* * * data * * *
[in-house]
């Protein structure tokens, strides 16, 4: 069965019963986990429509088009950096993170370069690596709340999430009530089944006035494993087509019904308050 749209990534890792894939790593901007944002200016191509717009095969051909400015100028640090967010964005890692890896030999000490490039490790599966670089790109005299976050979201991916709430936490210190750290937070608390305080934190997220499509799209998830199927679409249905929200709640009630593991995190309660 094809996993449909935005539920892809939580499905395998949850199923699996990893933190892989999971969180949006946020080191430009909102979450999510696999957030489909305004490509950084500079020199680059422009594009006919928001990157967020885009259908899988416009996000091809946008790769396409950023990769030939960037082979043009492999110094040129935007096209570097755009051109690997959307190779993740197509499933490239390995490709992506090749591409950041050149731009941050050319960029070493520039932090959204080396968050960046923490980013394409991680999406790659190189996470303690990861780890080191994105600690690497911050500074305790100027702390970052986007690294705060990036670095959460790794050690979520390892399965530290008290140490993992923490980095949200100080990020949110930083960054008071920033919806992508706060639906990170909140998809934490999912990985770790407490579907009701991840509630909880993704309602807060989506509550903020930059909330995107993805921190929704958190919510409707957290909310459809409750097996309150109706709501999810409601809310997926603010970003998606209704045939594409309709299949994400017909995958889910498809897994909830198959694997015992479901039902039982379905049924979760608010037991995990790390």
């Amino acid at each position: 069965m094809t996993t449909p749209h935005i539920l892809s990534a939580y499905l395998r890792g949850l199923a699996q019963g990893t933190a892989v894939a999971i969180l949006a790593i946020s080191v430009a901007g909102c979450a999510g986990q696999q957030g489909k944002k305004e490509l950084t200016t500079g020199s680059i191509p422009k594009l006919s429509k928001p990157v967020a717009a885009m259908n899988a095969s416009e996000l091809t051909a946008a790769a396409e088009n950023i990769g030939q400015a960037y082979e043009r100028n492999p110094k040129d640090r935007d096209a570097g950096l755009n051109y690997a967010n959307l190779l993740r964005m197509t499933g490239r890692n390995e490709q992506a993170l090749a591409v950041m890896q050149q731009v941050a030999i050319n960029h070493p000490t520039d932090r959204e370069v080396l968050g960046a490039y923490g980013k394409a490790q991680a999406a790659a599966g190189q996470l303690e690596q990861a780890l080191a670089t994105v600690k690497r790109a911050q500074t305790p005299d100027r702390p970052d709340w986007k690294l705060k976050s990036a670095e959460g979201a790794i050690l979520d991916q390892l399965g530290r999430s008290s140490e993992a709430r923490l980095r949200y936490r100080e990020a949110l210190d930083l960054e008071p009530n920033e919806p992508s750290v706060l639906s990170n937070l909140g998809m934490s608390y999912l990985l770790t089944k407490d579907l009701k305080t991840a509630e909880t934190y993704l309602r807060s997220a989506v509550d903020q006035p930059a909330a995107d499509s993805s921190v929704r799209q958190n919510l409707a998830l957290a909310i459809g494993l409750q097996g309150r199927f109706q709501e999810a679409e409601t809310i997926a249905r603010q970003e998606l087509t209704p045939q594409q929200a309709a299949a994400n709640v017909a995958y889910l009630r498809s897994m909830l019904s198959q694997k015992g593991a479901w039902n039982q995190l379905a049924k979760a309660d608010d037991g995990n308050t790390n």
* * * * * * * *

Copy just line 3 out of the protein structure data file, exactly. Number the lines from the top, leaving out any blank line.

């Amino acid at each position: 069965m094809t996993t449909p749209h935005i539920l892809s990534a939580y499905l395998r890792g949850l199923a699996q019963g990893t933190a892989v894939a999971i969180l949006a790593i946020s080191v430009a901007g909102c979450a999510g986990q696999q957030g489909k944002k305004e490509l950084t200016t500079g020199s680059i191509p422009k594009l006919s429509k928001p990157v967020a717009a885009m259908n899988a095969s416009e996000l091809t051909a946008a790769a396409e088009n950023i990769g030939q400015a960037y082979e043009r100028n492999p110094k040129d640090r935007d096209a570097g950096l755009n051109y690997a967010n959307l190779l993740r964005m197509t499933g490239r890692n390995e490709q992506a993170l090749a591409v950041m890896q050149q731009v941050a030999i050319n960029h070493p000490t520039d932090r959204e370069v080396l968050g960046a490039y923490g980013k394409a490790q991680a999406a790659a599966g190189q996470l303690e690596q990861a780890l080191a670089t994105v600690k690497r790109a911050q500074t305790p005299d100027r702390p970052d709340w986007k690294l705060k976050s990036a670095e959460g979201a790794i050690l979520d991916q390892l399965g530290r999430s008290s140490e993992a709430r923490l980095r949200y936490r100080e990020a949110l210190d930083l960054e008071p009530n920033e919806p992508s750290v706060l639906s990170n937070l909140g998809m934490s608390y999912l990985l770790t089944k407490d579907l009701k305080t991840a509630e909880t934190y993704l309602r807060s997220a989506v509550d903020q006035p930059a909330a995107d499509s993805s921190v929704r799209q958190n919510l409707a998830l957290a909310i459809g494993l409750q097996g309150r199927f109706q709501e999810a679409e409601t809310i997926a249905r603010q970003e998606l087509t209704p045939q594409q929200a309709a299949a994400n709640v017909a995958y889910l009630r498809s897994m909830l019904s198959q694997k015992g593991a479901w039902n039982q995190l379905a049924k979760a309660d608010d037991g995990n308050t790390n």